My International Women’s Day Inspiration

My International Women’s Day Inspiration are the Dagenham Women. I was born in Dagenham and my Mum worked at the Ford Motor Plant before I was born. She was there around the time of the passing of the Equal Pay Act 1970 which came into force in 1975, which aimed to prohibit inequality of treatment between men and women in terms of pay and conditions of employment. My Mum and subsequent generations of women have benefited from the tireless campaigning of Rose Boland, Eileen Pullen, Vera Sime, Gwen Davis, and Sheila Douglass. I now find myself working in a very male dominated industry so I appreciate even more and personally benefit from what they fought for – A law makes it illegal to have separate pay scales for men and women based on their sex. I would not be where I am today without them paving the way for my generation of women to be able to go out and work under the same conditions as men.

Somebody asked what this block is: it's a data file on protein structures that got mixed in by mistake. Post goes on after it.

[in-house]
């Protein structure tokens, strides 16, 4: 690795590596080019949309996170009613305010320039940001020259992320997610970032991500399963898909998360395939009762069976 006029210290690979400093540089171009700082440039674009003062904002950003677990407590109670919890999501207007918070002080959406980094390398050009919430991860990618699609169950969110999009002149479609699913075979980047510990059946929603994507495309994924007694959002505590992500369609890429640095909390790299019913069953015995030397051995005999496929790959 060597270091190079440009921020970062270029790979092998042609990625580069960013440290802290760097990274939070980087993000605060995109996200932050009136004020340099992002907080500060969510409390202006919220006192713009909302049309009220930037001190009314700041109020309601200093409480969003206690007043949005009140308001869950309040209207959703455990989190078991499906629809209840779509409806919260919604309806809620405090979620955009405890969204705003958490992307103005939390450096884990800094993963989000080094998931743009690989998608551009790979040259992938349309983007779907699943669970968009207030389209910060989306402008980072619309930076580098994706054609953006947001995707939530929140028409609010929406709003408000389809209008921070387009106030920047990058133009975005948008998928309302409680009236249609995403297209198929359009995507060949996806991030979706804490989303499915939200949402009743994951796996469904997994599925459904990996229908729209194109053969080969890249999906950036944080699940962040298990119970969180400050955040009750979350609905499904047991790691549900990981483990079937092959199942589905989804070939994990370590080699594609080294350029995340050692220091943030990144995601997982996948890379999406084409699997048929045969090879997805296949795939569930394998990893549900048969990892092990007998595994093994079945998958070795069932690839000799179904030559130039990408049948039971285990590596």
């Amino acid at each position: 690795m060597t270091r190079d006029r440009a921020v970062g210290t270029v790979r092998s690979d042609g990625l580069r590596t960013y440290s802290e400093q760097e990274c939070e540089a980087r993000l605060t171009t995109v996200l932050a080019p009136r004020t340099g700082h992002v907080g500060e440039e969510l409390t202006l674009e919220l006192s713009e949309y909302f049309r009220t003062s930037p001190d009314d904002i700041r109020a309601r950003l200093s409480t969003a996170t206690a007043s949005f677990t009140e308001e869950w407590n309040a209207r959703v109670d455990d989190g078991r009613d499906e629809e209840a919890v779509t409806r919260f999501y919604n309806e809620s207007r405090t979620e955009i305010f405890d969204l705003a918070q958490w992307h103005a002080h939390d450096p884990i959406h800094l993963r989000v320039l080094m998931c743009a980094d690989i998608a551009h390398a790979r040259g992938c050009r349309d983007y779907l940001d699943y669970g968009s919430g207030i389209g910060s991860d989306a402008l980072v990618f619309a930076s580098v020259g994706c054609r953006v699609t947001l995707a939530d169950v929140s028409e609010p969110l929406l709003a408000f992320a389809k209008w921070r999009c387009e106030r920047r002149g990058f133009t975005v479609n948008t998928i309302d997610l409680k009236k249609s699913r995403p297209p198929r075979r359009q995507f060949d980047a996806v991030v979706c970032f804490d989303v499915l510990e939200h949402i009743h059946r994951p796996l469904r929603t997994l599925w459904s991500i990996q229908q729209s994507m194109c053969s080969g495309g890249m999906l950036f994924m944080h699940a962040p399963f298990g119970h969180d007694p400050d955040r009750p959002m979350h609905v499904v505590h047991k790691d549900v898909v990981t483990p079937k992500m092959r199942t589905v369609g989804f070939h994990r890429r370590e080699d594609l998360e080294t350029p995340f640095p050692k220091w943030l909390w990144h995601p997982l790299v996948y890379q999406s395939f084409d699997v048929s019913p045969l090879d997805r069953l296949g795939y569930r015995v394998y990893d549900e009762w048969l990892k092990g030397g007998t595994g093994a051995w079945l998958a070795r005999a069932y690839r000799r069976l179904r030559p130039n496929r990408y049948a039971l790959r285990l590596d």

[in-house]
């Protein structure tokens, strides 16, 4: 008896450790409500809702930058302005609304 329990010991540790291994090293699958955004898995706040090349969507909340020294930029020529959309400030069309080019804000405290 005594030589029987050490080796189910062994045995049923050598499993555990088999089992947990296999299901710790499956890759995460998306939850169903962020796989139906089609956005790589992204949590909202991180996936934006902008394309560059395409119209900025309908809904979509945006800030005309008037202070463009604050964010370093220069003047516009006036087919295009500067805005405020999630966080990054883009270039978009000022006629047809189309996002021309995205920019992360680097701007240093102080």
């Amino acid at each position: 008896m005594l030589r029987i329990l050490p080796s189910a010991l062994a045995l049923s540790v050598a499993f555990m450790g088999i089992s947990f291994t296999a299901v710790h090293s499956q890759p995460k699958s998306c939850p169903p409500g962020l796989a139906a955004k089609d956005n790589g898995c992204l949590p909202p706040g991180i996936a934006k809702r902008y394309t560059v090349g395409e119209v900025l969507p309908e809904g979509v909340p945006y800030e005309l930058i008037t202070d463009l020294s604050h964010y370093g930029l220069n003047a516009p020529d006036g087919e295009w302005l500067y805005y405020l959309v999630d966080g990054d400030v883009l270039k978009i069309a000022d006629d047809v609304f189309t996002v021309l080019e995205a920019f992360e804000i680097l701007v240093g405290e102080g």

Women sewing machinists at the Ford Motor Company plant in Dagenham took strike action on 7 June, 1968 in support of a claim for regrading, parity with their male colleagues in the C pay grade and recognition of their skills. After 3 weeks on strike they settled for 92% of the C grade rate. Although not an equal pay strike, the strike was given a high profile when the whole plant was closed and Barbara Castle, the Employment Minister, was brought in to help negotiate a settlement.The women left to right: Olive, Ann, Chris, Joyce, Vi, shop steward Rose Boland, Joan and MadgeJuly 1968